Netherlands Forcible Euthanasia Case and the Slippery Slope

Eugene C. Tarne  

 

 

Proponents of assisted suicide often dismiss “slippery slope” arguments on the grounds that proper safeguards will assure that assisted suicide will not devolve into euthanasia, either voluntary or not.

 

Earlier this year, for example, Hawaii became another of several states to consider legislation to legalize assisted suicide (the effort failed).  During debate, one lawmaker who supported the bill dismissed concerns over where legalization might lead, saying “the inclusion of protections, such as euthanasia bans, helps allay the fears of critics who worry about the ‘slippery slope.’”

 

But a case from the Netherlands earlier this year gives reason to doubt that concerns about a slippery slope can be dismissed so easily.

 

The case was that of a doctor who forcibly tried to euthanize an elderly woman against the woman’s will.  The incident took place despite supposed safeguards in the law meant to prevent it.

 

According to reports, a doctor drugged the woman’s coffee in order to induce sleep.  She then attempted to give a lethal injection, even as the woman woke up, kicking and screaming, apparently in an attempt to resist the injection.  At that point, the doctor then ordered family members present to hold her down so the “procedure” could be completed.

 

The woman, who was suffering from dementia, had in the past expressed a willingness to seek euthanasia, which is legal in the Netherlands, but only when “the time was right.”  She had been confined to a nursing home and was known to wander the halls there and to display signs of fear and anger.

 

The senior doctor at the nursing home concluded that she was in “intolerable suffering” and that her dementia had reached the point that she was no longer capable of determining when the “time was right” to request euthanasia.

 

So the doctor took it upon herself to make that determination.

 

Dutch law, which took effect in 2002, has specific requirements that must be met for a physician to perform voluntary euthanasia in a legal manner.

 

The law permits those with dementia to draw up an advance directive requesting euthanasia, should the dementia reach a point where the person is no longer capable of making the request.  However, according to the Dutch government, a “physician can perform euthanasia on a patient with dementia only if such a directive exists.”

 

The law further requires that the physician “be satisfied that the patient has made a voluntary and carefully considered request;” that the physician has “informed the patient about his situation and his prospects;” that the physician has come to the conclusion, together with the patient (emphasis added) that there is no reasonable alternative in the light of the patient’s situation;” and that the physician terminates the patient’s life “with due medical care and attention.”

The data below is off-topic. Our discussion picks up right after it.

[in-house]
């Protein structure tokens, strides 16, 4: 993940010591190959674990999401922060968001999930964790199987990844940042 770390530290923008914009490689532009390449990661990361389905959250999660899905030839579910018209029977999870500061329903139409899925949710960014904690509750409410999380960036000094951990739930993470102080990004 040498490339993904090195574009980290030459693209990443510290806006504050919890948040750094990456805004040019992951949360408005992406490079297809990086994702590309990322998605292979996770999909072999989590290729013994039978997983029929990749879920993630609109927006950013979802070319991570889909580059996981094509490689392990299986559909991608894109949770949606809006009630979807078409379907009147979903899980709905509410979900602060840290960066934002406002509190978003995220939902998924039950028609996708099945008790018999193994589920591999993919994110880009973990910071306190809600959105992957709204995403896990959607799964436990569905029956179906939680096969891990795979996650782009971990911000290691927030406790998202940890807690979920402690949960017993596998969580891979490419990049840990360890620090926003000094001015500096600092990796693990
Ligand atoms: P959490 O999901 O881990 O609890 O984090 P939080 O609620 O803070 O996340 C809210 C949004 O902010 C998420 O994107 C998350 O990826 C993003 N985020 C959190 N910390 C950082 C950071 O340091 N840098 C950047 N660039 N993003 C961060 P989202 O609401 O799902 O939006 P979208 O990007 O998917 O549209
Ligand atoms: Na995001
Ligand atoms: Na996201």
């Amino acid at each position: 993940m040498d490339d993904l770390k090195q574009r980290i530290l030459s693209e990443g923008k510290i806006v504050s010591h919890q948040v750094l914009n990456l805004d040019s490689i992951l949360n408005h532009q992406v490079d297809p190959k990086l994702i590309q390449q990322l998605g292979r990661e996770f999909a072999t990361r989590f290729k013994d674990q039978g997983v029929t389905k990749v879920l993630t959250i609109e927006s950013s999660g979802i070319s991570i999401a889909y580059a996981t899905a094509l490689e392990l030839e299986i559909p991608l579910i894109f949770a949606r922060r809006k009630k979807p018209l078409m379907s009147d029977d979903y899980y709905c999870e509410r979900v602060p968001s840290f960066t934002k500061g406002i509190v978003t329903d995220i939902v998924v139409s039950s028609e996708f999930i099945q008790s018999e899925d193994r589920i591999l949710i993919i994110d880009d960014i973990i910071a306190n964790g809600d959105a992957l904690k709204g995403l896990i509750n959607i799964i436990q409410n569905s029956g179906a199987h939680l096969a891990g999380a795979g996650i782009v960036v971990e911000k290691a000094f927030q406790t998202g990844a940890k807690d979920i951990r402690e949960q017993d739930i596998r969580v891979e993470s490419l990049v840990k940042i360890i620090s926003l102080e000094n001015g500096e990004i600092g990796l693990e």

It appears these requirements were not met.

 

Regarding an advance directive, the patient had apparently in her will expressed a desire for euthanasia, but only when “I myself find it the right time.”  The patient had made no such determination.  In fact, medical paperwork showed that in the days leading up to the incident, the patient had said several times “I don’t want to die.”  The committee charged with reviewing this case noted that the will did not clearly state the patient wanted euthanasia after being admitted to the nursing home and that the physician had given the will too broad an interpretation.

 

The patient did not make a “voluntary and carefully considered request.”

 

The physician did not inform the patient of her “situation and prospects.” Instead, the patient was drugged to render her incapable of resisting a lethal injection.

 

The physician did not come to the conclusion, “together with the patient” to proceed with the euthanasia; the physician came to that conclusion on her own.

 

The physician did not attempt to carry out the lethal injection “with due medical care and attention.” Instead the physician drugged the patient and then had her forcibly held down, kicking and screaming.

 

Every case of euthanasia carried out in the Netherlands must by law be evaluated by a Regional Review Committee.  The Committee reviewing this case concluded that the physician had “crossed the line” by drugging the woman’s coffee and also that the she should have stopped her efforts to give the lethal injection once the woman actively resisted. Nonetheless, and remarkably, the Committee exonerated the physician because she had acted “in good faith.”

 

From 2010 to 2015, cases of euthanasia in the Netherlands rose 75%, from 3,136 to 5,516.  From 2015 to 2016, the number of cases rose 10% to 6,091.

 

Moreover, while the law originally permitted euthanasia only if the patient’s “suffering was unbearable,” with “no prospect of improvement,” that standard has over the years been expanded to the point where people have been euthanized for tinnitus, alcoholism, loneliness and depression and for people claiming to be just “tired of life.”

 

The late Edmund Pellegrino, M.D., once a professor of Medicine and Ethics at Georgetown University, and a world-renowned authority on end of life issues, once wrote:

 

“Assisted suicide is a half-way house, a stop on the way to other forms of direct euthanasia, for example, for incompetent patients by advance directive or suicide in the elderly. So, too, is voluntary euthanasia a half-way house to involuntary and non-voluntary euthanasia. If terminating life is a benefit, the reasoning goes, why should euthanasia be limited only to those who can give consent? Why need we ask for consent?”

 

This most recent example from the Netherlands is more proof of just how prescient Dr. Pellegrino’s words remain.

 

Gene Tarne is Senior Analyst for the Charlotte Lozier Institute.

 | 

Sign up to receive email updates from the Charlotte Lozier Institute.